6. Conclusion

UNRWA was established to provide assistance to Palestine refugees. Over the years the Agency has collected and processed data to serve its needs in daily work and planning, and to document the Agency's work for its financial contributors. Its mandate has never been to give priority to provision of data for social science research. Nevertheless UNRWA's data contain a host of information about the situation of Palestine refugees in UNRWA's five Fields of operations. The data represent a potential for research on Palestine refugees. Their major advantage is the comprehensive scope with regard to time, geography, and topics.

UNRWA data consist of the family files, the service statistics covering health and education, and the registration records. The data have been produced since the inception of UNRWA, they have been produced by a uniform system of data collection, and they cover all the Agency's five Fields of operations.

At present most of the UNRWA data are only available to the general public and researchers in the form of printed statistics, at the Field level of aggregation. It is not clear to what extent the various UNRWA installations at the service delivery level, such as Health Centres and schools, store the primary data which they collect.

The research value of the data can, however, still be improved. This study has given several concrete suggestions for how to facilitate and encourage their use. A major disadvantage of the UNRWA data is that the data are not integrated into one single data base. Linking registration records, health data, and education data together would multiply their potential for answering research questions and thus increase their relevance significantly.

The Unified Registration System (URS) and the Social Study Report which is currently introduced to record information about UNRWA's "Special Hardship Case" families are particularly promising for use in social science research. The URS may be used to join economic, educational and health information for individuals and families in one integrated, computerized data base. The Social Study Report represents a prototype for how to organize data also about the remaining (95%) UNRWA registered Palestine refugees. This would tremendously improve the research value of UNRWA data.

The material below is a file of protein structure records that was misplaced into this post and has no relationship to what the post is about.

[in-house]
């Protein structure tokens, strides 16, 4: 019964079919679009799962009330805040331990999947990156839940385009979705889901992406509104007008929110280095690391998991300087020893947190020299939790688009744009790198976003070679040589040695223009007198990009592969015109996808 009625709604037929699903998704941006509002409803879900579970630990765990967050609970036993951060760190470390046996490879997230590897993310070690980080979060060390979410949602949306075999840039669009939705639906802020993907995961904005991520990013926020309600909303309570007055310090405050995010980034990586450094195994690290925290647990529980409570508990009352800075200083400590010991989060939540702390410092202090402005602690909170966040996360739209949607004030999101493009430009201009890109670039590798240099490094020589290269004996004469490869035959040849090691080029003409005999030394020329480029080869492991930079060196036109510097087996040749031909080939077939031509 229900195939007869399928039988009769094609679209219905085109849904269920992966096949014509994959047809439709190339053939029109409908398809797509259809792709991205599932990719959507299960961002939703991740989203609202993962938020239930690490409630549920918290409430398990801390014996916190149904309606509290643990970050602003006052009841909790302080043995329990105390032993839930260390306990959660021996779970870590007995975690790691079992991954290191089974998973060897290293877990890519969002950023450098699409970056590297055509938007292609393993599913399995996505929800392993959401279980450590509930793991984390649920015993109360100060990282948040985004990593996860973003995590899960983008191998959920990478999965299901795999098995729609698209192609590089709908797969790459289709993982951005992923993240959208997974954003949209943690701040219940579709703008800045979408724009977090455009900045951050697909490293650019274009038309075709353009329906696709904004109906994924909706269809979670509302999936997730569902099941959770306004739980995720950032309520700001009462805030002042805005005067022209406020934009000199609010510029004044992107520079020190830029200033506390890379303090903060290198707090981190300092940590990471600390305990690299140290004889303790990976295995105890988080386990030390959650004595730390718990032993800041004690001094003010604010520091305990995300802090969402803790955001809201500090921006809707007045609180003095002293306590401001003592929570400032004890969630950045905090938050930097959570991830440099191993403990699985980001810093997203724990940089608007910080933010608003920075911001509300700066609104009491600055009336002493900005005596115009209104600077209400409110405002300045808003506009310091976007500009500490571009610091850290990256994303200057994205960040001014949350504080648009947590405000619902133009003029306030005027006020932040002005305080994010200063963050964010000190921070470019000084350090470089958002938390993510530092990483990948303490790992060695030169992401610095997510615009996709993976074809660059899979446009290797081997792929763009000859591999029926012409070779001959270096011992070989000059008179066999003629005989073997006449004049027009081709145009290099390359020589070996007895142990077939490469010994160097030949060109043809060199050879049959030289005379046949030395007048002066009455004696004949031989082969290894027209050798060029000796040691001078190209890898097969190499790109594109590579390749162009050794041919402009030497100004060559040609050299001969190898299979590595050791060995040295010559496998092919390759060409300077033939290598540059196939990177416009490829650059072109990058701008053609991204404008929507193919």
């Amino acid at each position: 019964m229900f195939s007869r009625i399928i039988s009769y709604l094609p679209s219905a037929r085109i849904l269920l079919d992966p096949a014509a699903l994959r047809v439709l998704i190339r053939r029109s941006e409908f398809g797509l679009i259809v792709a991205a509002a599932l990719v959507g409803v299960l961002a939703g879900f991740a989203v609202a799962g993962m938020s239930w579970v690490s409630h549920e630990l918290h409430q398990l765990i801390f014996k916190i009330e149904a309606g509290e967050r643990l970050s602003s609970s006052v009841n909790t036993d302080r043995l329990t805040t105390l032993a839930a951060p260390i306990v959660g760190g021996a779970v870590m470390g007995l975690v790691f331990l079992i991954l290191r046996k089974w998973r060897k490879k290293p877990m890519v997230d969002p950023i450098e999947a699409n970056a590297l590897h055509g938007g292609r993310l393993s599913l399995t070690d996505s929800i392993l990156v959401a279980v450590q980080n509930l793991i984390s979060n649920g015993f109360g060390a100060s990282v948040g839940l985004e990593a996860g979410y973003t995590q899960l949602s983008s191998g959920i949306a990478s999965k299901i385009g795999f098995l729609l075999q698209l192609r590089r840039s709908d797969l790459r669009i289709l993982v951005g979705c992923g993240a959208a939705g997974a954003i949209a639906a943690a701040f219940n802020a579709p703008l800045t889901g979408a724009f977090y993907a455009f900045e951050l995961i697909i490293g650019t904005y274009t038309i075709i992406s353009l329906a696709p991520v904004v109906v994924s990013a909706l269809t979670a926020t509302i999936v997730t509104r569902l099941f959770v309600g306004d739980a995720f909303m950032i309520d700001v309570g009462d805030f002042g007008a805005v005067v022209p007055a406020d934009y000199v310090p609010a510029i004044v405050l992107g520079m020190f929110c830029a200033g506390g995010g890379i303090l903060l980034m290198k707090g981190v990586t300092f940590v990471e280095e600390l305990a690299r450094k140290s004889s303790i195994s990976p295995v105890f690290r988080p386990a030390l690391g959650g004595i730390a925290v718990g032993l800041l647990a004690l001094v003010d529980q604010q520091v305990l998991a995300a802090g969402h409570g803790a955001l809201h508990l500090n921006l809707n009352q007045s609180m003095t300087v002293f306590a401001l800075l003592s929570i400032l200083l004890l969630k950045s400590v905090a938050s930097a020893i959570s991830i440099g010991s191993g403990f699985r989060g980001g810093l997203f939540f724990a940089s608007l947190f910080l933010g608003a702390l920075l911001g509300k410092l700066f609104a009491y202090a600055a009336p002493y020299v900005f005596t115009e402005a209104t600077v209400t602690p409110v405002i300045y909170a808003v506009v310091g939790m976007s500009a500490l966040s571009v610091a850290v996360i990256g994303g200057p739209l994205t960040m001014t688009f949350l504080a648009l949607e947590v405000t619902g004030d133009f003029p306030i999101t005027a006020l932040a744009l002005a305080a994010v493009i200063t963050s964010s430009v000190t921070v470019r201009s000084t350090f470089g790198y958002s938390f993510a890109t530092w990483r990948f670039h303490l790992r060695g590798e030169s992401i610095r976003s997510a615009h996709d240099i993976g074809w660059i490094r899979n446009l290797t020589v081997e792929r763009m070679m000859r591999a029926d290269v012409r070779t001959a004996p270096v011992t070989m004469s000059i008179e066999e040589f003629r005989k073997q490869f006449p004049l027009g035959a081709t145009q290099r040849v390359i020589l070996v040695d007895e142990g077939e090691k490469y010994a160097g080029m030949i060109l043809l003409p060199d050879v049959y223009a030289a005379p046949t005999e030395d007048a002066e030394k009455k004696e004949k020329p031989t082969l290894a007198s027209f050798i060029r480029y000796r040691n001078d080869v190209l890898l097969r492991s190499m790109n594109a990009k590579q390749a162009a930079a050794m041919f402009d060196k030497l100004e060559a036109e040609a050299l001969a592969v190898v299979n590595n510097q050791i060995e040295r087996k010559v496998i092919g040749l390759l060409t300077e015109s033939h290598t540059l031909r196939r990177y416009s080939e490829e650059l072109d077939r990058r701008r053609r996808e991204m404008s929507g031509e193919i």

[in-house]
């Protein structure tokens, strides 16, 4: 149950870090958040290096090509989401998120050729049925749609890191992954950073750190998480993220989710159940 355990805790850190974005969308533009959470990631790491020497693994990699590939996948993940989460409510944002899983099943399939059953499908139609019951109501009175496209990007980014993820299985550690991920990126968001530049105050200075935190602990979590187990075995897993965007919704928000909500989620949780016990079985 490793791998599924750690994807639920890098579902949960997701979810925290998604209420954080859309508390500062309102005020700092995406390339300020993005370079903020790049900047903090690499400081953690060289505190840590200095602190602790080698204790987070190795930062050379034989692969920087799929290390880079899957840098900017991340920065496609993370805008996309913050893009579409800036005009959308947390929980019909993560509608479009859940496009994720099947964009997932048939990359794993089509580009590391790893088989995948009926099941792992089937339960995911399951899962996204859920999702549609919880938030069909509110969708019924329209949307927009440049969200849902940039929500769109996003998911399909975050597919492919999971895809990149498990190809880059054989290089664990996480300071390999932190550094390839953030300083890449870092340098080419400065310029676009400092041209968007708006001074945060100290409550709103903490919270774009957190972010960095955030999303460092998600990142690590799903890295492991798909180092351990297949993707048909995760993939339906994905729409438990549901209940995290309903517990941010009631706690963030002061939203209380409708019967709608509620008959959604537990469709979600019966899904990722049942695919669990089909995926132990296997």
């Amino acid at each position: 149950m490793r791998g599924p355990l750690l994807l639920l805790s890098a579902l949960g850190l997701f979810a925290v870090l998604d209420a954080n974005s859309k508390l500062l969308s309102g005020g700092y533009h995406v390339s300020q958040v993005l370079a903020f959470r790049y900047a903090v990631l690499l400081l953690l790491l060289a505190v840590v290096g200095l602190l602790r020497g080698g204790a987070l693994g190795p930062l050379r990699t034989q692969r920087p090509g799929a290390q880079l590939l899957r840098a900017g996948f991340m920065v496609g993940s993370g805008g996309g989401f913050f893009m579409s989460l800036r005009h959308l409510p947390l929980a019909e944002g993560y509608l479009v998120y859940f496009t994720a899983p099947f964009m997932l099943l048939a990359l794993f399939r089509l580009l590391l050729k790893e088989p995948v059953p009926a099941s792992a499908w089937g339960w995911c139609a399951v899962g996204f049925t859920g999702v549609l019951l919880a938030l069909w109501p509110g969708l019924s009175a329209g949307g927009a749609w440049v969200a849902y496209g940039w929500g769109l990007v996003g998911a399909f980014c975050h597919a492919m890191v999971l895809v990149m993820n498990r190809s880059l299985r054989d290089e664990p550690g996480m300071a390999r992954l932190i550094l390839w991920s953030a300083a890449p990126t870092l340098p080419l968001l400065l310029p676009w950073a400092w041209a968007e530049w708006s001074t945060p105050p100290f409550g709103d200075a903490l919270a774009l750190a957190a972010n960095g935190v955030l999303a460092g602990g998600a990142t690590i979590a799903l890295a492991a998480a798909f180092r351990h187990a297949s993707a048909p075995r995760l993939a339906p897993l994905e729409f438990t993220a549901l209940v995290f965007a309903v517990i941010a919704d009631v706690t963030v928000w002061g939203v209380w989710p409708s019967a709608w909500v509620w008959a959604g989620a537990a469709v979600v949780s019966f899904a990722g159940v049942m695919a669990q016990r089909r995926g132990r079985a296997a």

With regard to statistics in education and health, UNRWA mainly records information about the use of its own services. We do not know if users of UNRWA services are representative of all registered refugees. This limits the ability to generalize findings to the registered refugee population as a whole.

Some statistics are based on self-reported information even though incentives for systematic erroneous reporting exists, thus presenting a problem of low reliability. In these cases systematic check-up procedures for limiting errors could be carried out. Continuous updating of information is likewise needed to ensure that data have current interest.
Access to computerized, disaggregated data will enhance the research value of the UNRWA data. In the case of the family files inadequate storing facilities are a major obstacle for access. Additional funding is urgently needed to halt the continuing physical deterioration of the archives.

A reduction of costs to access UNRWA data would greatly benefit researchers. Such efforts are particularly important for Palestinian research institutions with small budgets. Access costs could for example be reduced by introducing standardized application procedures for research permits. Centralization and computerization of data will further reduce costs and substantially facilitate access for those who obtain research permits.

The refugees' right to privacy must however be respected. Most research projects using individuals and families as investigation units do not require names and addresses of persons. Sensitive information about individuals and families can be misused, and trust that confidentiality is upheld by the Agency's staff is of outmost importance. Where there is a risk that sensitive information about individuals and families may be misused, appropriate measures to guarantee anonymity can be put in place.

One obstacle to enhance the research value of UNRWA's data is the Agency's need to balance between the interests of the various parties in its environment. Yet it is also certain that the Middle East Peace Process will have a great impact on both the perceptions and interests of all parties involved. The safeguards and concerns that have played such a central role in the past may thus become less important in the future.


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